I plan to retire at age 55 (or whenever I stop enjoying what i do) and we plan to have all the properties completely repaid by that time. Therefore, we will live off the rents each month and allow the properties to continue to grow in value.

Yes, I use P & I loans despite knowing the advantages of IO. This suits my strategies.

We have other investments such as our shares (which we hold at this stage) and my business which we will sell.

Great question

Dale
 
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Reply: 2.1.1.1.2
From: Dale Gatherum-Goss


Hi

As most of you know, I advocate using a trust to buy IP's.

One of the lesser known reasons is that if the trust borrows money against the value of its IP's, and uses that money to repay loans owing to you, the interest on that loan is tax deductible.

The trust can also borrow money against it's IPs to pay you a wage.

In this case, we don't have bad debt . . .

Just thought you might like to know.

Dale
 
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Reply: 2.1.1.1.3
From: Duncan M


> and the exit strategy is waiting...
>
> Capital gain to income ...
>
> not "good debt(deductible) to...
>
> bad debt(non-deductible) as suggested above!

Geoff,

Would you care to expand on the above a little?

Duncan.
 
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Reply: 2.1.1.1.2.1
From: Terry Avery


Dale,

I understand that when you own an IP in your own name that the interest on a loan is tax deductible and the principal repayment is not. This means that the principal repayment is not tax deductible and is therefore paid out of after tax dollars.

What is the situation for a company or trust?
Is the principal repayment treated as an expense and deducted from profit before tax is calculated? What is the tax treatment in this situation?

Thanks

Terry
 
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Reply: 2.1.1.1.3.1
From: Alan Hill


Dale,

Out of curiosity, under what specific circumstances, might Term Life Insurance become tax deductible?

Thank you.



:)
 
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Reply: 2.1.1.1.2.1.1
From: Dale Gatherum-Goss


Hi Terry!

>I understand that when you own
>an IP in your own name that
>the interest on a loan is tax
>deductible and the principal
>repayment is not. This means
>that the principal repayment
>is not tax deductible and is
>therefore paid out of after
>tax dollars.
>
>What is the situation for a
>company or trust?
>Is the principal repayment
>treated as an expense and
>deducted from profit before
>tax is calculated? What is the
>tax treatment in this
>situation?

No, the principle repayment is not tax deductible and is treated much the same as it would be for an individual. That is from cashflow.

Total repayment $1,200
Interest $400
Debt Reduction $800

Tax deduction still = $400

I'm happy to wear this given my goals.

Dale
 
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Reply: 2.1.1.1.3.1.1
From: Dale Gatherum-Goss


Hi Alan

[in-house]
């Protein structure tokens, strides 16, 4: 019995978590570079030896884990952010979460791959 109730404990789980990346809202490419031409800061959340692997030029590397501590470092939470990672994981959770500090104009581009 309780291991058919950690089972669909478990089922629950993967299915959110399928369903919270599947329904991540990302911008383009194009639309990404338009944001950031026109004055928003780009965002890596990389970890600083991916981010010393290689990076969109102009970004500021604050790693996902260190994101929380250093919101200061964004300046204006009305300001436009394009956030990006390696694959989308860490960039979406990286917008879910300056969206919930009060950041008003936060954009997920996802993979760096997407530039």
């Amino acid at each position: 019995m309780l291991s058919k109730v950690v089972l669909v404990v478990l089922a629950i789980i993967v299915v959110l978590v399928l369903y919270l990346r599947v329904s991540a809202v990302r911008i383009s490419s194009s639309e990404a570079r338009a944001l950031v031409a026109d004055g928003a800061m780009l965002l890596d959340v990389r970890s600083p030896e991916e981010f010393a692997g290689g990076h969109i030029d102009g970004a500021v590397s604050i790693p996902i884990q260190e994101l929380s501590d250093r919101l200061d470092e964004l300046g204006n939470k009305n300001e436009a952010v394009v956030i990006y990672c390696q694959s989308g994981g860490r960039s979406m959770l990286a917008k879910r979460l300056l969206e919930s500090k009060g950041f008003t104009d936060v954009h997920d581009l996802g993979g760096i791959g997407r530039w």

Term life is tax deductible for your superannuation fund. It should not be tax deductible to anyone else . . .

Sorry.

Dale
 
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Reply: 2.1.1.1.2.2
From: Owen .


On 6/24/02 7:32:00 AM, Dale Gatherum-Goss wrote:
>Hi
>
>As most of you know, I
>advocate using a trust to buy
>IP's.
>
>One of the lesser known
>reasons is that if the trust
>borrows money against the
>value of its IP's, and uses
>that money to repay loans
>owing to you, the interest on
>that loan is tax deductible.
>
>The trust can also borrow
>money against it's IPs to pay
>you a wage.
>
>In this case, we don't have
>bad debt . . .
>
>Just thought you might like to
>know.
>
>Dale

This is interesting and made me think of something else you said in a later post. You are paying P&I on the loans the trust has taken out in order to buy IP's. How are you funding the extra payments?

Do you have positive cashflow IP's in the portfolio or are you loaning money to the trust from your personal income? Are these the loans you are talking about being paid back in the future when the IP's have the equity to borrow against?

Owen

"Gambling promises the poor what property performs for the rich – something for nothing"
 
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Reply: 2.1.1.1.2.2.1
From: Dale Gatherum-Goss


Hi Owen

You wrote:

This is interesting and made me think of something else you said in a later post. You are paying P&I on the loans the trust has taken out in order to buy IP's. How are you funding the extra payments?

Do you have positive cashflow IP's in the portfolio or are you loaning money to the trust from your personal income? Are these the loans you are talking about being paid back in the future when the IP's have the equity to borrow against?

Yes, to all of the above.

I have two very cashflow positive properties that nicely handles the loan repayments and all the other property related bills and still leaves me with spare cashflow to support the other two properties.

From time to time, Sue and I do loan funds to the trust to help with one thing or another.

And, yes, when we want, the trust can repay part or all of that loan to us as a tax free repayment of that loan.

Dale
 
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Reply: 2.1.1.1.3.1.1.1
From: Steve Mcleod


DALE,
WOULD TERM LIFE BE TAX DEDUCTABLE IF YOU OWNED A COMPANY ANY TOOK IT OUT ON YOUR OWN BEHALF, THROUGH THE COMPANY?

STEVE
 
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Reply: 2.1.1.1.3.1.1.1.1
From: Dale Gatherum-Goss


Hi

Yes, the company would be able to claim the cost as a tax deduction. However, the same cost would be subject to FBT and thus it doesn't really save any money at all and may indeed cost more.

Also, be wary of who would receive the money on a claim . . .

Dale